Renowned for his miniatures, Hans Bol learned his trade from two uncles, who were also painters. At age fourteen he was apprenticed to a painter of Waterschilderen, large-scale scenes painted on canvas using opaque watercolor or tempera. Waterschilderen, a specialty of artists in Mechelen, were used as wall decorations instead of expensive tapestries. According to Karel Van Mander, Bol's large watercolors were widely copied. He thus turned to making miniatures in bodycolor on parchment, which he promoted as independent cabinet paintings; these earned him a good income and an international clientele. Despite the war with Spain and periods of religious unrest that caused frequent upheavals in his life, Bol remained one of the Netherlands' most prolific and successful landscapists. He painted some oil paintings, illuminated a breviary for a French duke, and made many drawings that were the basis for engravings. His pupils included Joris Hoefnagel.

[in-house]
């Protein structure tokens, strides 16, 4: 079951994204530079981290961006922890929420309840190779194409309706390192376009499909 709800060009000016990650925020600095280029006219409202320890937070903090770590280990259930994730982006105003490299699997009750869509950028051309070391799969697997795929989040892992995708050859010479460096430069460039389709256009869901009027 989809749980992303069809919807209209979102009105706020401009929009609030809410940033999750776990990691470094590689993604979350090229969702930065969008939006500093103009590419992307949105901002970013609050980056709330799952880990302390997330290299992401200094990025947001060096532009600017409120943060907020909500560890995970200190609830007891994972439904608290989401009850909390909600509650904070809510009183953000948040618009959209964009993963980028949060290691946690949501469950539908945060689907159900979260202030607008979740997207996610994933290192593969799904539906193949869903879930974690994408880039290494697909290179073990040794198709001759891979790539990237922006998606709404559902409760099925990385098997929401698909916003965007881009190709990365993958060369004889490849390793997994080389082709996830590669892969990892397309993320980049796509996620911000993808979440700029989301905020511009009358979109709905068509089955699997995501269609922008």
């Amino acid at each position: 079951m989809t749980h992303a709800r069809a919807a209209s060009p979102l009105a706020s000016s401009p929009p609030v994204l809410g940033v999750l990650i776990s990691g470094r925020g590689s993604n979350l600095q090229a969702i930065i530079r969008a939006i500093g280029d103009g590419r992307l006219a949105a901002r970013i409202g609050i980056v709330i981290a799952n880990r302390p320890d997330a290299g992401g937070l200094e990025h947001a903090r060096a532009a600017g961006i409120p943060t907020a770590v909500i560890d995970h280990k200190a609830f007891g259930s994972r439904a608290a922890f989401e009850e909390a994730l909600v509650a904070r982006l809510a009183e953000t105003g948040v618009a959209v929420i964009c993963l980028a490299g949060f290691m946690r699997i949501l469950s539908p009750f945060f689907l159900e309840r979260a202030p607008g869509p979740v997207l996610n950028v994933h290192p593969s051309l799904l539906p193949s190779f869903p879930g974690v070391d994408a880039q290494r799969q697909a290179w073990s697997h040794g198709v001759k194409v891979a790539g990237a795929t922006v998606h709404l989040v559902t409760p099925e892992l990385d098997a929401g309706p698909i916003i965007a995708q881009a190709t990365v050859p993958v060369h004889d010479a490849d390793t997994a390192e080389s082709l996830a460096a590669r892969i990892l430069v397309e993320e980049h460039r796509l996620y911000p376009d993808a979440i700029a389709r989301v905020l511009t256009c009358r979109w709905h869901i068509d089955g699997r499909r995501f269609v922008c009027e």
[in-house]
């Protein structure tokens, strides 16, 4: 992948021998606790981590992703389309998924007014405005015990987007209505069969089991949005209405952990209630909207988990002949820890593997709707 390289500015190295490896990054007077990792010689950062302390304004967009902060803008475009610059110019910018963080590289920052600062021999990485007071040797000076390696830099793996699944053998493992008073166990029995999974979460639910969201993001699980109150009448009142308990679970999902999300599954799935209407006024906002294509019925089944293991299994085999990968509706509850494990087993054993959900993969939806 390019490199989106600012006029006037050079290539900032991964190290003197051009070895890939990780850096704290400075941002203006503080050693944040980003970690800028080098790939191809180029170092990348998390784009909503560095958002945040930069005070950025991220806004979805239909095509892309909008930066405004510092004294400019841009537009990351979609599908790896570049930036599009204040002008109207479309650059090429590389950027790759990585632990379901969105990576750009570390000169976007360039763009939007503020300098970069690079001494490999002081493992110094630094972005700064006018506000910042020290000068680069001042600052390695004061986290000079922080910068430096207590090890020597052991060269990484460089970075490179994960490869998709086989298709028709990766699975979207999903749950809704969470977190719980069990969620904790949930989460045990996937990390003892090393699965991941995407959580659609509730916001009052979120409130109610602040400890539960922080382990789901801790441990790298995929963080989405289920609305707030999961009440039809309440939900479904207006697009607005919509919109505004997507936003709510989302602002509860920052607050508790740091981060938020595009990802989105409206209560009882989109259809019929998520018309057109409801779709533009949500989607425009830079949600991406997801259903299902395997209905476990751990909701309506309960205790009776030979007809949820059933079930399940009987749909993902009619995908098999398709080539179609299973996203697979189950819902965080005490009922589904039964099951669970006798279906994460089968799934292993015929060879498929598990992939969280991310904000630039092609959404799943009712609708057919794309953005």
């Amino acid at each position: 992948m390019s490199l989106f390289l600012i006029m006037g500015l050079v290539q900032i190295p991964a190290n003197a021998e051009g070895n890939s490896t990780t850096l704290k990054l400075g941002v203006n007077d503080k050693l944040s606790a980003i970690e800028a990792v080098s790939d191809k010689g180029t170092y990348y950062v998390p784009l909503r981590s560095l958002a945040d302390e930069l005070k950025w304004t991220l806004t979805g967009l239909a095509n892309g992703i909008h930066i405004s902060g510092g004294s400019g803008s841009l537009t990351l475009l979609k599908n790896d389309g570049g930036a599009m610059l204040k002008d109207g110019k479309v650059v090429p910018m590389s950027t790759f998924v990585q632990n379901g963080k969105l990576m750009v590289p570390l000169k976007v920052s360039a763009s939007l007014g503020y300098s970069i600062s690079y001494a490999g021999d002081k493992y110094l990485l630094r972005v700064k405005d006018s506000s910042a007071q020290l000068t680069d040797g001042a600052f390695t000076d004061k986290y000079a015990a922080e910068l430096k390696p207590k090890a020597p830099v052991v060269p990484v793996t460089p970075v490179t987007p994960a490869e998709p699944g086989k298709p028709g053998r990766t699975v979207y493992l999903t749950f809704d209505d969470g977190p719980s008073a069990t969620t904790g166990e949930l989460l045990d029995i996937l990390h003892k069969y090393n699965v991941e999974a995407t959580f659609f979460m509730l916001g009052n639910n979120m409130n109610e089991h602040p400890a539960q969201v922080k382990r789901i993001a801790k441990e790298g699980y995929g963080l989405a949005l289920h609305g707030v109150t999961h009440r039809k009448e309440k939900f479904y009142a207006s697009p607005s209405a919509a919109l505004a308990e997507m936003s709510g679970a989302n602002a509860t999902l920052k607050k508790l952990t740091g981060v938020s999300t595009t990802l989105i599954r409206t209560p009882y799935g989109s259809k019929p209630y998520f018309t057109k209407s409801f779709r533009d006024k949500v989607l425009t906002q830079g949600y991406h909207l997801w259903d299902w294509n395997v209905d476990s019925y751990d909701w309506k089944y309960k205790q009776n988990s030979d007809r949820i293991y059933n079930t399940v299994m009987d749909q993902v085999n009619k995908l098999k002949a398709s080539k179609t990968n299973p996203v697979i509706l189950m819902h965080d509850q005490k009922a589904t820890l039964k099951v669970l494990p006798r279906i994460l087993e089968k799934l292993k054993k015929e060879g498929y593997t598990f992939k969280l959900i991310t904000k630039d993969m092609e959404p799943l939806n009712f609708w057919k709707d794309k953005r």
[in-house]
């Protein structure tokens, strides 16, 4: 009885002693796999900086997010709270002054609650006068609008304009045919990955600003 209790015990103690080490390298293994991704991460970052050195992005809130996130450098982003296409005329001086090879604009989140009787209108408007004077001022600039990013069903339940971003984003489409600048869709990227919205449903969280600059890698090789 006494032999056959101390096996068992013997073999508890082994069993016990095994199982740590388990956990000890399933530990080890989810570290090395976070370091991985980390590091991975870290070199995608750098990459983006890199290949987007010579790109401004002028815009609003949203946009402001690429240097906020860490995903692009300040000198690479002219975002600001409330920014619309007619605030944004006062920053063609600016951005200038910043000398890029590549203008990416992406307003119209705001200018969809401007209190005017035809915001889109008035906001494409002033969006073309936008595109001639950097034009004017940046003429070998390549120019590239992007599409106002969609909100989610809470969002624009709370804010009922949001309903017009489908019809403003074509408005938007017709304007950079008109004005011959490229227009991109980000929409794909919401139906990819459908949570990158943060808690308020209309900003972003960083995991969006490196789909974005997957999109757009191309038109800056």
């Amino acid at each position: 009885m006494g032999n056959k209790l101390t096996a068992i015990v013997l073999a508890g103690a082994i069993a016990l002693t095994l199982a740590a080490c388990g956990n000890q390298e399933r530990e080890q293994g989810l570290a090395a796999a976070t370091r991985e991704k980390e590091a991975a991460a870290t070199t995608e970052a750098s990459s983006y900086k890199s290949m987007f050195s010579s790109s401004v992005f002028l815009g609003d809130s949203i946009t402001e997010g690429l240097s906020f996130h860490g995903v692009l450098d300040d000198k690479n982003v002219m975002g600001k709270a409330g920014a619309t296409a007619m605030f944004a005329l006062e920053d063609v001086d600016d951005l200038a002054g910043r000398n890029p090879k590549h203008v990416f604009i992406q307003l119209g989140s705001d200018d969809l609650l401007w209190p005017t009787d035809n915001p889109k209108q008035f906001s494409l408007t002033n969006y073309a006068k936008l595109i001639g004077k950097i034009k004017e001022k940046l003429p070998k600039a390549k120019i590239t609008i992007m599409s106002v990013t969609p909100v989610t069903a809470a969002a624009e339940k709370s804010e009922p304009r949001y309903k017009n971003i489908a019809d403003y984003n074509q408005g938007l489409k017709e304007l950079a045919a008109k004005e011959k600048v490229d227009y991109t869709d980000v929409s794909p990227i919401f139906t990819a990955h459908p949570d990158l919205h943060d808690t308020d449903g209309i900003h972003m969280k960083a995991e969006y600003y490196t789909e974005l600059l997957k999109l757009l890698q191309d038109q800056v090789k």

Bol's works combined artifice and naturalism in formats ranging from extensive panoramas to intimate views of the Flemish countryside, usually including small figures enacting a biblical or mythological scene, an allegory, or a genre scene.